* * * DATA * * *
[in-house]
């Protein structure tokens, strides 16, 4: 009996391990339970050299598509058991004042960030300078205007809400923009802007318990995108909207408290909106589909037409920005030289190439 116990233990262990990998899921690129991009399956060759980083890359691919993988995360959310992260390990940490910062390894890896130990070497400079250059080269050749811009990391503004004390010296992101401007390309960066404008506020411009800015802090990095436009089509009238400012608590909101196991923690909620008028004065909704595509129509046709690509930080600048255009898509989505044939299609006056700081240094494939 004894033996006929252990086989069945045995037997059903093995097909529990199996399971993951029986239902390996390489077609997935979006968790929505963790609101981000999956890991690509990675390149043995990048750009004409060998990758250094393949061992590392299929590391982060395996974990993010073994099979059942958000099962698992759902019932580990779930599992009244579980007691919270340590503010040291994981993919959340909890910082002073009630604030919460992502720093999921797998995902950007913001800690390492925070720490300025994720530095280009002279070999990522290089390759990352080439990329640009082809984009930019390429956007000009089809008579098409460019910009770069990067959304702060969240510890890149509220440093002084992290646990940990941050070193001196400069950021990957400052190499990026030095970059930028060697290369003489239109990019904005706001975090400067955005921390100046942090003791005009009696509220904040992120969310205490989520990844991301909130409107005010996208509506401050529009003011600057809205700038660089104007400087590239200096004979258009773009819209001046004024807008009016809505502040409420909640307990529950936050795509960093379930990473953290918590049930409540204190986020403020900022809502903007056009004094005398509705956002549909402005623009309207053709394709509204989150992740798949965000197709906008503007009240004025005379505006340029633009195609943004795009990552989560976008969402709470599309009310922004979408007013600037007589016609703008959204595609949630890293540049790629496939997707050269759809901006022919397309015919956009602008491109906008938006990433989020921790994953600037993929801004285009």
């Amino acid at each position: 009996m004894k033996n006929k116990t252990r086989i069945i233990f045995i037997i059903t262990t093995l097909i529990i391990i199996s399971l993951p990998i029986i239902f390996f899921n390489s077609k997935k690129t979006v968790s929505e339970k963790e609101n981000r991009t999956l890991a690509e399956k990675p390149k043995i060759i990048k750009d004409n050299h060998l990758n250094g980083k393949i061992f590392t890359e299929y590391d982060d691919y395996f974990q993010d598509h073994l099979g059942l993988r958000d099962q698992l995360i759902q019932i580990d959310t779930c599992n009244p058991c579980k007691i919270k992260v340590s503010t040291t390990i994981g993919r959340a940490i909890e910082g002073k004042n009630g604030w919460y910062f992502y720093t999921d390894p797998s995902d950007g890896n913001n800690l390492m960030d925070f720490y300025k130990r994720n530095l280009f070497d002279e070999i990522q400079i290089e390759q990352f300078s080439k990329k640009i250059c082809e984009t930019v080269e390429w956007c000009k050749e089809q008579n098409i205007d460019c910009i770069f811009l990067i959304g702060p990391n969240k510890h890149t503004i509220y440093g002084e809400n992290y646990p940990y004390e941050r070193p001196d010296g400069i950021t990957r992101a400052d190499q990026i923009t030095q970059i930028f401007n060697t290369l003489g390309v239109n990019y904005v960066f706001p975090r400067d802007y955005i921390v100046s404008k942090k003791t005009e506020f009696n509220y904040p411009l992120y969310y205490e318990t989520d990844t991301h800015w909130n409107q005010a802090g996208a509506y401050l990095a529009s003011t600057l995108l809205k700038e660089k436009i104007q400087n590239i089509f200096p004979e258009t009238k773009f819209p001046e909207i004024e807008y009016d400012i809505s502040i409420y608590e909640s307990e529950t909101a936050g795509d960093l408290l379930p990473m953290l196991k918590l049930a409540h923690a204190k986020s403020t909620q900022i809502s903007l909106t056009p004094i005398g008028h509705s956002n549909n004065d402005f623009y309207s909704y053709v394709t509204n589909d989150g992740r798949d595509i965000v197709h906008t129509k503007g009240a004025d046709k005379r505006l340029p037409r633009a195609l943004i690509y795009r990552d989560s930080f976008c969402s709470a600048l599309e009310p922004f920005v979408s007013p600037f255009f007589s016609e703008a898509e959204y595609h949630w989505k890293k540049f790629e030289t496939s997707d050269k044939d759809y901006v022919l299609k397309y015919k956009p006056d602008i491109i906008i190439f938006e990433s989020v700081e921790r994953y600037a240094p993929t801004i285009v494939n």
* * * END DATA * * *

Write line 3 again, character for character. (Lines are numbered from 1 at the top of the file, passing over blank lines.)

């Amino acid at each position: 009996m004894k033996n006929k116990t252990r086989i069945i233990f045995i037997i059903t262990t093995l097909i529990i391990i199996s399971l993951p990998i029986i239902f390996f899921n390489s077609k997935k690129t979006v968790s929505e339970k963790e609101n981000r991009t999956l890991a690509e399956k990675p390149k043995i060759i990048k750009d004409n050299h060998l990758n250094g980083k393949i061992f590392t890359e299929y590391d982060d691919y395996f974990q993010d598509h073994l099979g059942l993988r958000d099962q698992l995360i759902q019932i580990d959310t779930c599992n009244p058991c579980k007691i919270k992260v340590s503010t040291t390990i994981g993919r959340a940490i909890e910082g002073k004042n009630g604030w919460y910062f992502y720093t999921d390894p797998s995902d950007g890896n913001n800690l390492m960030d925070f720490y300025k130990r994720n530095l280009f070497d002279e070999i990522q400079i290089e390759q990352f300078s080439k990329k640009i250059c082809e984009t930019v080269e390429w956007c000009k050749e089809q008579n098409i205007d460019c910009i770069f811009l990067i959304g702060p990391n969240k510890h890149t503004i509220y440093g002084e809400n992290y646990p940990y004390e941050r070193p001196d010296g400069i950021t990957r992101a400052d190499q990026i923009t030095q970059i930028f401007n060697t290369l003489g390309v239109n990019y904005v960066f706001p975090r400067d802007y955005i921390v100046s404008k942090k003791t005009e506020f009696n509220y904040p411009l992120y969310y205490e318990t989520d990844t991301h800015w909130n409107q005010a802090g996208a509506y401050l990095a529009s003011t600057l995108l809205k700038e660089k436009i104007q400087n590239i089509f200096p004979e258009t009238k773009f819209p001046e909207i004024e807008y009016d400012i809505s502040i409420y608590e909640s307990e529950t909101a936050g795509d960093l408290l379930p990473m953290l196991k918590l049930a409540h923690a204190k986020s403020t909620q900022i809502s903007l909106t056009p004094i005398g008028h509705s956002n549909n004065d402005f623009y309207s909704y053709v394709t509204n589909d989150g992740r798949d595509i965000v197709h906008t129509k503007g009240a004025d046709k005379r505006l340029p037409r633009a195609l943004i690509y795009r990552d989560s930080f976008c969402s709470a600048l599309e009310p922004f920005v979408s007013p600037f255009f007589s016609e703008a898509e959204y595609h949630w989505k890293k540049f790629e030289t496939s997707d050269k044939d759809y901006v022919l299609k397309y015919k956009p006056d602008i491109i906008i190439f938006e990433s989020v700081e921790r994953y600037a240094p993929t801004i285009v494939n």